Data & Analytics in the Heavy Civil Marketplace

Data and analytics in construction deserves a full college semester. Today, in a two-page piece, the author offers an overview which attempts to cover some broader concepts and then focuses on a use case for heavy equipment. Many heavy civil construction companies remain awash in historical data but are not much closer to having good reliable real-time information. The technology to harness this power is far closer than it was 5-10 years ago. But real-time data for analysis does not just show up on demand; Construction companies have to be very deliberate about their data and analytics strategy.

Many heavy civil contractors, particularly those that produce aggregate products and have trucking are saddled with considerable technical debt. They typically have a series of non-integrated systems on older client/server architecture. It is not uncommon to seecompanies with different systems for estimating, scheduling, accounting and job cost, timecard entry, human resources, scale ticketing, and trucking. And that does not even account for equipment management, safety, and fuel tracking. The result of this is numerous independent databases containing bits of critical information but nowhere to go to get an aggregated or complete picture. Some companies are beginning to connect Tableau or Power BI to these independent databases in order to gain some sense of trends, status, health, and other perspectives.

Now that most heavy equipment comes from the manufacturer installed with telematics technology, contractors can begin to capture and use a raft of real-time data for maintenance management, location tracking, and fuel consumption. But many are ill prepared for this new source of data. Some contractors have moved to systems that can capture this stream and provide maintenance management and operating data as well as do something with it.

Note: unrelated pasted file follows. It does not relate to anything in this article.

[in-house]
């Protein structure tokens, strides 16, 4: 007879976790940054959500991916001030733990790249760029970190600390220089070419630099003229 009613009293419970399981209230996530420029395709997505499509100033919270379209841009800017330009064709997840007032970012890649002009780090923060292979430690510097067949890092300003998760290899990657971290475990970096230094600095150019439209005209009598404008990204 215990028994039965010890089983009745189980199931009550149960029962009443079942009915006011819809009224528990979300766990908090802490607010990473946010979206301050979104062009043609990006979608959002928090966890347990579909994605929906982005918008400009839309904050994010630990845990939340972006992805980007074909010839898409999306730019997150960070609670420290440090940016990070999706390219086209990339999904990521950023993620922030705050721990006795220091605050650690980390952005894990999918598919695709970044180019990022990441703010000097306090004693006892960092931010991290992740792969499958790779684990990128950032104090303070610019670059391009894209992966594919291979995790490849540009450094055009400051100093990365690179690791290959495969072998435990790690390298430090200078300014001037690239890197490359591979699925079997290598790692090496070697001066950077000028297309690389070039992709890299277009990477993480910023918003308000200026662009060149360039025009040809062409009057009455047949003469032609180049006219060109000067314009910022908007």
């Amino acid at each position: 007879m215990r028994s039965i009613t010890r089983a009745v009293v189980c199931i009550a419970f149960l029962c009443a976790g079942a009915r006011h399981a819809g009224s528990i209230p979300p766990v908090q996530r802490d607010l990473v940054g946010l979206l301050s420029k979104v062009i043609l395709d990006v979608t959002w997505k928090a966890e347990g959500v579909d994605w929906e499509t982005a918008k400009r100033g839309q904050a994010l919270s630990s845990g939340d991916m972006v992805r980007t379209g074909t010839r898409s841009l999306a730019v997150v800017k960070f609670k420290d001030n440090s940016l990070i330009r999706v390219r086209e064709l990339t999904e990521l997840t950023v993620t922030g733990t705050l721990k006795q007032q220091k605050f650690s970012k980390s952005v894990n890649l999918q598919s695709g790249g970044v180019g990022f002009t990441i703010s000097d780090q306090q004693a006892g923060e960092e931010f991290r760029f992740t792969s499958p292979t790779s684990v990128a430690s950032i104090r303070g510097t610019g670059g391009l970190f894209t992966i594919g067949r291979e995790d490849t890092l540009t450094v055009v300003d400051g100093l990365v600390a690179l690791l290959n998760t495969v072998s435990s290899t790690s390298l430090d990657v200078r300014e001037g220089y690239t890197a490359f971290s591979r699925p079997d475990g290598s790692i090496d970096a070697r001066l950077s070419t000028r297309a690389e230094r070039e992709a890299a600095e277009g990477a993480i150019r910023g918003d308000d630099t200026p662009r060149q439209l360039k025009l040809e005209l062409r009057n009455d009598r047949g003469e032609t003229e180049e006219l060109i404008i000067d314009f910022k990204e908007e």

However, those systems tend to be very concentrated on the equipment operating data and not any data that could come from other solutions. For example, estimating systems have data about the fleet mix that was planned for a job. Human resource systems have training and certification data for operators. Timecard systems can indicate which pieces of equipment an operator is on. Fueling systems may also be another system in use with equipment for inventory and dispensing fuel. In this one example, you have four different systems that should be aggregated into a single dashboard or series of dashboards to help project managers, equipment foremen, human resource personnel and field foremen stay informed on the health and operation of equipment in general and on jobs.

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About the Author

Christian Burger

Christian Burger is President of Burger Consulting Group in Chicago, IL. Christian has been a member of CFMA for 25 years, and he has been involved at both the local and national levels. He has written for CFMA Building Profits and presented at the national, regional, and chapter levels on technology.

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